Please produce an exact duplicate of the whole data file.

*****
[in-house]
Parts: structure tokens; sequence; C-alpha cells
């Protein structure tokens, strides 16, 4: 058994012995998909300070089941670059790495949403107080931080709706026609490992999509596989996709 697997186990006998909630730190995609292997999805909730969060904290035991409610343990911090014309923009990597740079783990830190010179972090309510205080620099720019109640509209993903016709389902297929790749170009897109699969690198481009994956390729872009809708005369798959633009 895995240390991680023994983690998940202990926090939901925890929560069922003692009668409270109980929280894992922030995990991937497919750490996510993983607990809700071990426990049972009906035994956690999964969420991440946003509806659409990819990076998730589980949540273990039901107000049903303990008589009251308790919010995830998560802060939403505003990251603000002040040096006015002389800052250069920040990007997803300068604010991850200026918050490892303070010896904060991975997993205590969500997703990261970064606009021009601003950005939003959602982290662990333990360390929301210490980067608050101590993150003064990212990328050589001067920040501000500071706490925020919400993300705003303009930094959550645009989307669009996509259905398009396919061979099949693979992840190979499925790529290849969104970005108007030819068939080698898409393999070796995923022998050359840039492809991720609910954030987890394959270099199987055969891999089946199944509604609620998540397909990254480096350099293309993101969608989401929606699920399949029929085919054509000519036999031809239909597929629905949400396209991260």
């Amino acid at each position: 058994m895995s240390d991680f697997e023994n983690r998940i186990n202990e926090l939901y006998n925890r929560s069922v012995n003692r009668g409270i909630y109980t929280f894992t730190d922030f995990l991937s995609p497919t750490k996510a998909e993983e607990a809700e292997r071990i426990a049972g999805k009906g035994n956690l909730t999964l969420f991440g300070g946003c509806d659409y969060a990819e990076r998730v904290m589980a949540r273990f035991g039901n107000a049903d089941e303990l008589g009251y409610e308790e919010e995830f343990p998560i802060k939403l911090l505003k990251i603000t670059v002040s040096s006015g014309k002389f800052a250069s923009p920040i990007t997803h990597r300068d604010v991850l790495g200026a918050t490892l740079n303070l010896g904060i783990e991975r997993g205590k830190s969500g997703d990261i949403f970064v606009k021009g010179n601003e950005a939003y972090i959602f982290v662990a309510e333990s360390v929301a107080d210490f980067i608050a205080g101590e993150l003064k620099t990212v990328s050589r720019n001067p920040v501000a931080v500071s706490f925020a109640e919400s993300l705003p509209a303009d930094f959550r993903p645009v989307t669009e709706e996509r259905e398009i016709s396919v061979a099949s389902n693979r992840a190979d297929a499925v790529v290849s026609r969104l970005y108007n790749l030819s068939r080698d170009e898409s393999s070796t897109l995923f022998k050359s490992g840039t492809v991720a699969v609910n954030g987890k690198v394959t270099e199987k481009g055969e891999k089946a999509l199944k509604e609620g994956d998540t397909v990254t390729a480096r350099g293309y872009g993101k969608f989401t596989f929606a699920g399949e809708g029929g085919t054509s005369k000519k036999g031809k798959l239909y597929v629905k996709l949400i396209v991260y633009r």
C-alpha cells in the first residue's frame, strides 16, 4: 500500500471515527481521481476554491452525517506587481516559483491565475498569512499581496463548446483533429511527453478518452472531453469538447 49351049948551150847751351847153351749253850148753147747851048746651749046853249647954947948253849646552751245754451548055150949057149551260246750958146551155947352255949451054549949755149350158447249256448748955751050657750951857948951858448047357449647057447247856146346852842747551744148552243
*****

[in-house]
Parts: structure tokens; sequence; C-alpha cells
């Protein structure tokens, strides 16, 4: 058994012995998909300070089941670059790495949403107080931080709706026609490992999509596989996709 697997186990006998909630730190995609292997999805909730969060904290035991409610343990911090014309923009990597740079783990830190010179972090309510205080620099720019109640509209993903016709389902297929790749170009897109699969690198481009994956390729872009809708005369798959633009 895995240390991680023994983690998940202990926090939901925890929560069922003692009668409270109980929280894992922030995990991937497919750490996510993983607990809700071990426990049972009906035994956690999964969420991440946003509806659409990819990076998730589980949540273990039901107000049903303990008589009251308790919010995830998560802060939403505003990251603000002040040096006015002389800052250069920040990007997803300068604010991850200026918050490892303070010896904060991975997993205590969500997703990261970064606009021009601003950005939003959602982290662990333990360390929301210490980067608050101590993150003064990212990328050589001067920040501000500071706490925020919400993300705003303009930094959550645009989307669009996509259905398009396919061979099949693979992840190979499925790529290849969104970005108007030819068939080698898409393999070796995923022998050359840039492809991720609910954030987890394959270099199987055969891999089946199944509604609620998540397909990254480096350099293309993101969608989401929606699920399949029929085919054509000519036999031809239909597929629905949400396209991260």
């Amino acid at each position: 058994m895995s240390d991680f697997e023994n983690r998940i186990n202990e926090l939901y006998n925890r929560s069922v012995n003692r009668g409270i909630y109980t929280f894992t730190d922030f995990l991937s995609p497919t750490k996510a998909e993983e607990a809700e292997r071990i426990a049972g999805k009906g035994n956690l909730t999964l969420f991440g300070g946003c509806d659409y969060a990819e990076r998730v904290m589980a949540r273990f035991g039901n107000a049903d089941e303990l008589g009251y409610e308790e919010e995830f343990p998560i802060k939403l911090l505003k990251i603000t670059v002040s040096s006015g014309k002389f800052a250069s923009p920040i990007t997803h990597r300068d604010v991850l790495g200026a918050t490892l740079n303070l010896g904060i783990e991975r997993g205590k830190s969500g997703d990261i949403f970064v606009k021009g010179n601003e950005a939003y972090i959602f982290v662990a309510e333990s360390v929301a107080d210490f980067i608050a205080g101590e993150l003064k620099t990212v990328s050589r720019n001067p920040v501000a931080v500071s706490f925020a109640e919400s993300l705003p509209a303009d930094f959550r993903p645009v989307t669009e709706e996509r259905e398009i016709s396919v061979a099949s389902n693979r992840a190979d297929a499925v790529v290849s026609r969104l970005y108007n790749l030819s068939r080698d170009e898409s393999s070796t897109l995923f022998k050359s490992g840039t492809v991720a699969v609910n954030g987890k690198v394959t270099e199987k481009g055969e891999k089946a999509l199944k509604e609620g994956d998540t397909v990254t390729a480096r350099g293309y872009g993101k969608f989401t596989f929606a699920g399949e809708g029929g085919t054509s005369k000519k036999g031809k798959l239909y597929v629905k996709l949400i396209v991260y633009r």
C-alpha cells in the first residue's frame, strides 16, 4: 500500500471515527481521481476554491452525517506587481516559483491565475498569512499581496463548446483533429511527453478518452472531453469538447 49351049948551150847751351847153351749253850148753147747851048746651749046853249647954947948253849646552751245754451548055150949057149551260246750958146551155947352255949451054549949755149350158447249256448748955751050657750951857948951858448047357449647057447247856146346852842747551744148552243